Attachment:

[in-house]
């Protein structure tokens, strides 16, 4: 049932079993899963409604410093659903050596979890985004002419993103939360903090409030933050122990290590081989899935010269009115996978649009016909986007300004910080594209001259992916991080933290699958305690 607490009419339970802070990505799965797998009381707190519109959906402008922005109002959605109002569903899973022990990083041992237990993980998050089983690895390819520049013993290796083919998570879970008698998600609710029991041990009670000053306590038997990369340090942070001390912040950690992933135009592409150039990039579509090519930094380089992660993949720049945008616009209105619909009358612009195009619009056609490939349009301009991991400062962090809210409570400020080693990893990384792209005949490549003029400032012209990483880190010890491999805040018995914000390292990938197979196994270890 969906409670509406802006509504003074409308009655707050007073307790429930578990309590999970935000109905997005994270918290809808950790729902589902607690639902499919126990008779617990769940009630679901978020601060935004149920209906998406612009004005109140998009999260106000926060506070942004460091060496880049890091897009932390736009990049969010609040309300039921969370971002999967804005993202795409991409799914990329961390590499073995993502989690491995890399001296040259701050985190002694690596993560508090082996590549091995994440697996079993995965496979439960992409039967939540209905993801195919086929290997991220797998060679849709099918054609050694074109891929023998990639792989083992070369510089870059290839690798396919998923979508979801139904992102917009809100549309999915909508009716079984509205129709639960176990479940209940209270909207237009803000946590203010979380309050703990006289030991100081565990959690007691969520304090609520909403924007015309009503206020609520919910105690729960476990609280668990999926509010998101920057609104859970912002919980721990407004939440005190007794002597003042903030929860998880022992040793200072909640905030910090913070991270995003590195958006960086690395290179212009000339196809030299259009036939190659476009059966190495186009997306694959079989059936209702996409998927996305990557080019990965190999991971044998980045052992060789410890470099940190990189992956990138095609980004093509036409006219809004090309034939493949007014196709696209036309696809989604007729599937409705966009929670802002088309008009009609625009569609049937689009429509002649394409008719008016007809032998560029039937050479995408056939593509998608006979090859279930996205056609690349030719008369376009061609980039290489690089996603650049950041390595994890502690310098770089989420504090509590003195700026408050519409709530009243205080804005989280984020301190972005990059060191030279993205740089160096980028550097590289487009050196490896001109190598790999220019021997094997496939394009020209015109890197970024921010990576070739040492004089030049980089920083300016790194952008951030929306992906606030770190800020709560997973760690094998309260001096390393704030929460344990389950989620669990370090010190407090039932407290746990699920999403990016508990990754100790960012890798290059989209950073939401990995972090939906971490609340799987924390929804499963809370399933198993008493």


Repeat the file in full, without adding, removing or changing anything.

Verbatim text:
[in-house]
């Protein structure tokens, strides 16, 4: 049932079993899963409604410093659903050596979890985004002419993103939360903090409030933050122990290590081989899935010269009115996978649009016909986007300004910080594209001259992916991080933290699958305690 607490009419339970802070990505799965797998009381707190519109959906402008922005109002959605109002569903899973022990990083041992237990993980998050089983690895390819520049013993290796083919998570879970008698998600609710029991041990009670000053306590038997990369340090942070001390912040950690992933135009592409150039990039579509090519930094380089992660993949720049945008616009209105619909009358612009195009619009056609490939349009301009991991400062962090809210409570400020080693990893990384792209005949490549003029400032012209990483880190010890491999805040018995914000390292990938197979196994270890 969906409670509406802006509504003074409308009655707050007073307790429930578990309590999970935000109905997005994270918290809808950790729902589902607690639902499919126990008779617990769940009630679901978020601060935004149920209906998406612009004005109140998009999260106000926060506070942004460091060496880049890091897009932390736009990049969010609040309300039921969370971002999967804005993202795409991409799914990329961390590499073995993502989690491995890399001296040259701050985190002694690596993560508090082996590549091995994440697996079993995965496979439960992409039967939540209905993801195919086929290997991220797998060679849709099918054609050694074109891929023998990639792989083992070369510089870059290839690798396919998923979508979801139904992102917009809100549309999915909508009716079984509205129709639960176990479940209940209270909207237009803000946590203010979380309050703990006289030991100081565990959690007691969520304090609520909403924007015309009503206020609520919910105690729960476990609280668990999926509010998101920057609104859970912002919980721990407004939440005190007794002597003042903030929860998880022992040793200072909640905030910090913070991270995003590195958006960086690395290179212009000339196809030299259009036939190659476009059966190495186009997306694959079989059936209702996409998927996305990557080019990965190999991971044998980045052992060789410890470099940190990189992956990138095609980004093509036409006219809004090309034939493949007014196709696209036309696809989604007729599937409705966009929670802002088309008009009609625009569609049937689009429509002649394409008719008016007809032998560029039937050479995408056939593509998608006979090859279930996205056609690349030719008369376009061609980039290489690089996603650049950041390595994890502690310098770089989420504090509590003195700026408050519409709530009243205080804005989280984020301190972005990059060191030279993205740089160096980028550097590289487009050196490896001109190598790999220019021997094997496939394009020209015109890197970024921010990576070739040492004089030049980089920083300016790194952008951030929306992906606030770190800020709560997973760690094998309260001096390393704030929460344990389950989620669990370090010190407090039932407290746990699920999403990016508990990754100790960012890798290059989209950073939401990995972090939906971490609340799987924390929804499963809370399933198993008493």